The damage suffered by the investors is unfortunate, but what we should be interested in is the damage to the State of Israel. There are quite a few ways to explain to the world why uninvolved people were killed during Operation Protective Edge in Gaza. There are even ways to explain why Israel insists on letting Jews settle in an occupied territory. There is no way to explain why Israel is preventing a Palestinian city from receiving water. All the more so when Rawabi is the complete opposite of Hamas' Gaza: It's a bourgeois, well kept, demilitarized island, free of politics. It’s the model of peace according to the West's perception.

 

The PA, which is looking for issues to use in the "diplomatic intifada" it is waging against Israel, has enthusiastically jumped on Rawabi: In this case, water is thicker than blood. And there are already colleges in the United States and Europe in which anti-Israel activists are going on about the city which was not joined together, the Palestinian thirst and the Israeli pharaoh. The dried up pipe will serve as an excellent propaganda tool.

 

Major-General Yoav Mordechai, the coordinator of government activities in the territories, has made a huge effort in recent month to push the problem off the agenda. He used his connections in the PA to pave the way to a compromise. When he realized salvation will not come from there, he convinced Defense Minister Moshe Ya'alon to support a one-sided connection of the city. That's how quite a few settlements were connected to a water supply system.

 

Ya'alon mulled over the issue quite a lot. It's possible that he thought about the primary elections, and about how Likud members in the hardcore settlements would vote. He eventually decided that the pipe should be connected. According to rumors, Prime Minister Benjamin Netanyahu is also in favor of connecting the pipe. He realizes that Rawabi is a ticking bomb, both from the PR and legal aspects.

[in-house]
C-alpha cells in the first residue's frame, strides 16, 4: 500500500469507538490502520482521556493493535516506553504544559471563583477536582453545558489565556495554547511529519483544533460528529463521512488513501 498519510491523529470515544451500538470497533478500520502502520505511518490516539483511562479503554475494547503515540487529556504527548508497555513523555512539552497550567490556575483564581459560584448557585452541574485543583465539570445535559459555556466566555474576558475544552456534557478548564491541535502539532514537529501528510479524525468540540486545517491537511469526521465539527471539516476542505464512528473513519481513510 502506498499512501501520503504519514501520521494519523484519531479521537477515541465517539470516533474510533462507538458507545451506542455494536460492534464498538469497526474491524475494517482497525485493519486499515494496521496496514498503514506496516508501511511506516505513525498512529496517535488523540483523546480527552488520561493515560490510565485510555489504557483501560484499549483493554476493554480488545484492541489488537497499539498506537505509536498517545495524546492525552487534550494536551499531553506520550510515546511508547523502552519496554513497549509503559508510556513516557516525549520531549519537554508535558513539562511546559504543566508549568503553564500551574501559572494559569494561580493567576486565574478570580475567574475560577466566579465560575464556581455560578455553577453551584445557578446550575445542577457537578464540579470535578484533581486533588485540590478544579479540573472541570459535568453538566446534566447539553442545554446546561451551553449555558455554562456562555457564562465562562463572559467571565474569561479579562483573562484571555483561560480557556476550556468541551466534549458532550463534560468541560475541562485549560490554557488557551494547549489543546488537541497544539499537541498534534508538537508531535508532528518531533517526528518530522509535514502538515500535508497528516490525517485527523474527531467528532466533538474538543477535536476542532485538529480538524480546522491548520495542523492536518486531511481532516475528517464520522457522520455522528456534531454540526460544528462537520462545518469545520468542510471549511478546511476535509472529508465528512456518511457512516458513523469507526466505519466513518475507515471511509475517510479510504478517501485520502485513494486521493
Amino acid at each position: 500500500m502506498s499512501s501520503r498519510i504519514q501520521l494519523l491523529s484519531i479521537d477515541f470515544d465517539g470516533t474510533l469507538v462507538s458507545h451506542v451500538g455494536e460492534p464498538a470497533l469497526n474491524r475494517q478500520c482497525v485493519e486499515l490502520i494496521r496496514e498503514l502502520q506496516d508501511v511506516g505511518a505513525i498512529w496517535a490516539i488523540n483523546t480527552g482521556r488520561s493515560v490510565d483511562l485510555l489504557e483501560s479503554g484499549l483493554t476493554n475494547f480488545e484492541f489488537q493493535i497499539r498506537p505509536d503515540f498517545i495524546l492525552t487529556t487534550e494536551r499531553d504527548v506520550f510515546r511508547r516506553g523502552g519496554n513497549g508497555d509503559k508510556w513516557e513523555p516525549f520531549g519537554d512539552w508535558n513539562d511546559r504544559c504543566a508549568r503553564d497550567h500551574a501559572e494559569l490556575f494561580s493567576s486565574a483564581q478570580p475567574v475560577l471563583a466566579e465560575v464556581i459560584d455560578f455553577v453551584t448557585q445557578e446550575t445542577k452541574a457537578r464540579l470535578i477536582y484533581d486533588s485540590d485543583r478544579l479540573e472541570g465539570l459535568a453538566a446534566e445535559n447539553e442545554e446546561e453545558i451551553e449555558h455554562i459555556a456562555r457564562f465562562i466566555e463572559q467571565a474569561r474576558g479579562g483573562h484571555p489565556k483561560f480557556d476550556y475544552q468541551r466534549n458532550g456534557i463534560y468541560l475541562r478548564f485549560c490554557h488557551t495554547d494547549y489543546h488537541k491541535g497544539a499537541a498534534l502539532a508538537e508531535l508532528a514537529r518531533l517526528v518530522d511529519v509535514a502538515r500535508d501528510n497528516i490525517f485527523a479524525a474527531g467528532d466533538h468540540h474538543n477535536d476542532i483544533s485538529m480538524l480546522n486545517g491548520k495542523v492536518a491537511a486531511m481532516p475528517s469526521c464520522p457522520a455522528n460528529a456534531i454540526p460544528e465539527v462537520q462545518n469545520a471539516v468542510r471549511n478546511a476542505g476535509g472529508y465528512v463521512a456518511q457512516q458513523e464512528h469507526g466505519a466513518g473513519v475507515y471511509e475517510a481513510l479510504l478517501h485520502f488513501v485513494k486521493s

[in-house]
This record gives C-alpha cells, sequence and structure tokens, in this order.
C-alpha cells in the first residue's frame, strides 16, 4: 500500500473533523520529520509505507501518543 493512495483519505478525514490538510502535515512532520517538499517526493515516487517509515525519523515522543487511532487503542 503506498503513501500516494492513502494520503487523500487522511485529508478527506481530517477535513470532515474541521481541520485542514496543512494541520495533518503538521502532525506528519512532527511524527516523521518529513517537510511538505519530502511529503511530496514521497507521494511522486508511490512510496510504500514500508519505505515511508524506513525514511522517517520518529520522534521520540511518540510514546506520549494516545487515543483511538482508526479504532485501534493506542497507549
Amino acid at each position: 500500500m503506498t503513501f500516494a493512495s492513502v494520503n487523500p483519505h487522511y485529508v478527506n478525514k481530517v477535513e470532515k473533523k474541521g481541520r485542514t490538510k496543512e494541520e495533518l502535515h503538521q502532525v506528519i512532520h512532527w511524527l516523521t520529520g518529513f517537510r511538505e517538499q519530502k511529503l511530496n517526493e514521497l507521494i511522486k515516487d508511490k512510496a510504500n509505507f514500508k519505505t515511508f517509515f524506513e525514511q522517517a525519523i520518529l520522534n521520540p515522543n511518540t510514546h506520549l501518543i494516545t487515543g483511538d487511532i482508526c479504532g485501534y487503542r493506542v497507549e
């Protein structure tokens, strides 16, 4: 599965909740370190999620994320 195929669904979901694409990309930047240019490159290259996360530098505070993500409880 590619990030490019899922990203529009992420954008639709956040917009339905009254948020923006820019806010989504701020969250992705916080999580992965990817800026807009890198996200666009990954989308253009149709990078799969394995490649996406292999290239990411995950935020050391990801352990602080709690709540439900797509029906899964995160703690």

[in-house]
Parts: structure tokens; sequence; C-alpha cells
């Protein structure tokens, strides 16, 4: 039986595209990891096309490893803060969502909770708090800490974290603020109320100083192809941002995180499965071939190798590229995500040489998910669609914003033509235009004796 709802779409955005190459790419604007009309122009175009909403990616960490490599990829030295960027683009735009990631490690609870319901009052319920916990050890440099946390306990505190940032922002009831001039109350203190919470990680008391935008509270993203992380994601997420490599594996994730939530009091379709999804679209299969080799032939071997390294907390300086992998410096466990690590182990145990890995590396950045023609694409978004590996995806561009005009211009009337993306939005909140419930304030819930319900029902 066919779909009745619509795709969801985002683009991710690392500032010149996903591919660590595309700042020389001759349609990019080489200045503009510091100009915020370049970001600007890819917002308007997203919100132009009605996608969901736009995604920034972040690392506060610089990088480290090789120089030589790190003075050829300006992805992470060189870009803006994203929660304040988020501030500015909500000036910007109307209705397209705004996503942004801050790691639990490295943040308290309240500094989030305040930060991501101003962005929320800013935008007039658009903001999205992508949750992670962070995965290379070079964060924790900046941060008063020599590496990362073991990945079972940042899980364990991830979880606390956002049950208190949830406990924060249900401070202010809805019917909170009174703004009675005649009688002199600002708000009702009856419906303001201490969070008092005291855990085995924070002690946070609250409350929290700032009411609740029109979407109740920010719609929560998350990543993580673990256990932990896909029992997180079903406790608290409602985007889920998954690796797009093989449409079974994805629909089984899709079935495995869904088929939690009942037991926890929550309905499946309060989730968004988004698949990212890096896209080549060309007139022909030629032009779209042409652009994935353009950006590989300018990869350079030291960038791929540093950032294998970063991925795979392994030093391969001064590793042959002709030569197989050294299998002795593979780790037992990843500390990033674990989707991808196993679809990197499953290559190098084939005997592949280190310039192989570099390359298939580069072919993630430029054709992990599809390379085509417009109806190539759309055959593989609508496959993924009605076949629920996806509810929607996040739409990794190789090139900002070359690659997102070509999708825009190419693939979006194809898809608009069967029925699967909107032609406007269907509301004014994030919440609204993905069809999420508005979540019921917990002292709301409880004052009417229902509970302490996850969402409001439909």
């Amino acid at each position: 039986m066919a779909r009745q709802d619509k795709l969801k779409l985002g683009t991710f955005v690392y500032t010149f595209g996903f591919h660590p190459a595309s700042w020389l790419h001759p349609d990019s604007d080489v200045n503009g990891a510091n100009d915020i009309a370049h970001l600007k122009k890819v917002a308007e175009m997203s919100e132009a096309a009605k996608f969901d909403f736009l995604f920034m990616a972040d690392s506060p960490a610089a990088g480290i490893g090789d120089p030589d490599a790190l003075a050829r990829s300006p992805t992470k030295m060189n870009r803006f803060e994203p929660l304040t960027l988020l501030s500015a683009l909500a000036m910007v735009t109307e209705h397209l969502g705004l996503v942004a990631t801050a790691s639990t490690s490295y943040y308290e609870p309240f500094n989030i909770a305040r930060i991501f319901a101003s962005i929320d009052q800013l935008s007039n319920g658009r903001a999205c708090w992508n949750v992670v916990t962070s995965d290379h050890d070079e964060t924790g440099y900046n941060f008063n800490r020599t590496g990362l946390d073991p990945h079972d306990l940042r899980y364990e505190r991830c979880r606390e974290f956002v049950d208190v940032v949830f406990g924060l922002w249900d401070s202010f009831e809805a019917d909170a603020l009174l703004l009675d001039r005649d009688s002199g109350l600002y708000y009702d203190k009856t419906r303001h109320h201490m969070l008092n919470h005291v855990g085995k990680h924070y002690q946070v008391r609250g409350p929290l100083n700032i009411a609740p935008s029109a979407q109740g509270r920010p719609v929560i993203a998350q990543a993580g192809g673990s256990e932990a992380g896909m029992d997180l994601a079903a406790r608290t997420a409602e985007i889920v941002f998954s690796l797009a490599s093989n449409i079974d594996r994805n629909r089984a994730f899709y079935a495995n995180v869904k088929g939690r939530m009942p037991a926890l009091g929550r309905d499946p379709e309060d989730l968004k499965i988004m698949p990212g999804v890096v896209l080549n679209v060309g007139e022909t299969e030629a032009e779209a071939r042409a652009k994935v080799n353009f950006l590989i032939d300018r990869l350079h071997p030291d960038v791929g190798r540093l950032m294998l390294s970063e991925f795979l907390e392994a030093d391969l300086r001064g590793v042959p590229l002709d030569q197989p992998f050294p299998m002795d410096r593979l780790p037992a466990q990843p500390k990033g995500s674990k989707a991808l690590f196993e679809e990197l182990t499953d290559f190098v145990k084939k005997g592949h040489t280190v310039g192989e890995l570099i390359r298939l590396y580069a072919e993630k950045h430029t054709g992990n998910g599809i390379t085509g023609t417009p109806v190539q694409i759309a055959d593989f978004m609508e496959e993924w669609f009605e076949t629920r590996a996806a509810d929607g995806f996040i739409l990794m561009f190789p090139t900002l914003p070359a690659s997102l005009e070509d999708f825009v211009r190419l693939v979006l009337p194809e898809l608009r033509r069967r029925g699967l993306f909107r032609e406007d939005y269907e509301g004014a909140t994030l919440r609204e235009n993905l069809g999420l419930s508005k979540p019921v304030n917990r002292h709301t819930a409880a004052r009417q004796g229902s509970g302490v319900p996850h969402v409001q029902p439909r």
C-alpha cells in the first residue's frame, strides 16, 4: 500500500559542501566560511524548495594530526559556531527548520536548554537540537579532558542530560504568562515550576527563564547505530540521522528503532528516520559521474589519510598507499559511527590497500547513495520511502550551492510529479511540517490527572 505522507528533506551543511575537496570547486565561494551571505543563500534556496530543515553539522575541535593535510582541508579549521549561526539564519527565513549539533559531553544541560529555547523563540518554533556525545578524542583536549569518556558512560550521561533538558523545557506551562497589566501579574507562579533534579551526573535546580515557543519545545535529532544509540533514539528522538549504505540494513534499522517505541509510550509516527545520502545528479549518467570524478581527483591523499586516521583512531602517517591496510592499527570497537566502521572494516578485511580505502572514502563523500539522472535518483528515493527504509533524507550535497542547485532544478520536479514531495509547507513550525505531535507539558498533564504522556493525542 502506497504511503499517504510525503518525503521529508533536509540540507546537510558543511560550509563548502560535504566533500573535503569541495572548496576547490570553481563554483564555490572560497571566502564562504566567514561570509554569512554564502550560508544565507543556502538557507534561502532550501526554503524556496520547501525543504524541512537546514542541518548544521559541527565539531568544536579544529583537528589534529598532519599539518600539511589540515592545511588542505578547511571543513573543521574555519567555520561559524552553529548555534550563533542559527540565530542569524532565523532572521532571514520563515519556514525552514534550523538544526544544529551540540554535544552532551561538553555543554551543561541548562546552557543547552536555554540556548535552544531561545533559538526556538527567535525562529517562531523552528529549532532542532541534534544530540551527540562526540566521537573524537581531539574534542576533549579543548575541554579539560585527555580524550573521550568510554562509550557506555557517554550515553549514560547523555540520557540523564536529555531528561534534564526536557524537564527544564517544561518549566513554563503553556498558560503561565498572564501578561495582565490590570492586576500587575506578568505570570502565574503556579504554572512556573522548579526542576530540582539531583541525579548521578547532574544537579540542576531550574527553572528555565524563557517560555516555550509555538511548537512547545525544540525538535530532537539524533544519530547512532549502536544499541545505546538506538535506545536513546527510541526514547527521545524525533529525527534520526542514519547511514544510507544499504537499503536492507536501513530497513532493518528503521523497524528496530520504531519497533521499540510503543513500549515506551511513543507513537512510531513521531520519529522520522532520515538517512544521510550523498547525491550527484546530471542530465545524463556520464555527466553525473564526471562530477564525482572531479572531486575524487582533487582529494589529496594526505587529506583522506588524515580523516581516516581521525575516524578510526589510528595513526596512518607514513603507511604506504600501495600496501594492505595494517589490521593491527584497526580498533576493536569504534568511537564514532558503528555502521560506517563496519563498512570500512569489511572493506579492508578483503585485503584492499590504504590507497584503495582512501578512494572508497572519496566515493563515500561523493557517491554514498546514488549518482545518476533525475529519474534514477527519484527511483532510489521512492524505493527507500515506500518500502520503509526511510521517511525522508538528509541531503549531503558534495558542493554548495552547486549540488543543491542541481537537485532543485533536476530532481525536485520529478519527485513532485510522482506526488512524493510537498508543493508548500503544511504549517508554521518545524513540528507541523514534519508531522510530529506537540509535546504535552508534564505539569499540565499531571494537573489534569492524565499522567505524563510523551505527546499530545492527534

Until the matter reached Silvan Shalom's desk. Shalom is the minister of energy and water. When it comes to the West Bank area, the authority belongs to the Central Command chief, and in fact to the defense minister. The defense minister is in charge of the pipe, but the water minister is in charge of the water. Mekorot, Israel's national water company, will not supply water without the Water Authority's approval, and the Water Authority will not give the approval if the water minister refuses.

 

We have a prime minister who can launch a war on Iran or fire the Israel Prize for Literature's panel of judges, but doesn't know how to turn on the tap to Rawabi. Or perhaps he does know, but doesn’t want to do it while fighting with Naftali Bennett and Baruch Marzel over the right-wing votes. And we have a defense minister with good intentions who is incapable of acting.

 

We survived Pharaoh, Israeli singer-songwriter Meir Ariel sang. We'll survive this too.

 


פרסום ראשון: 02.17.15, 12:07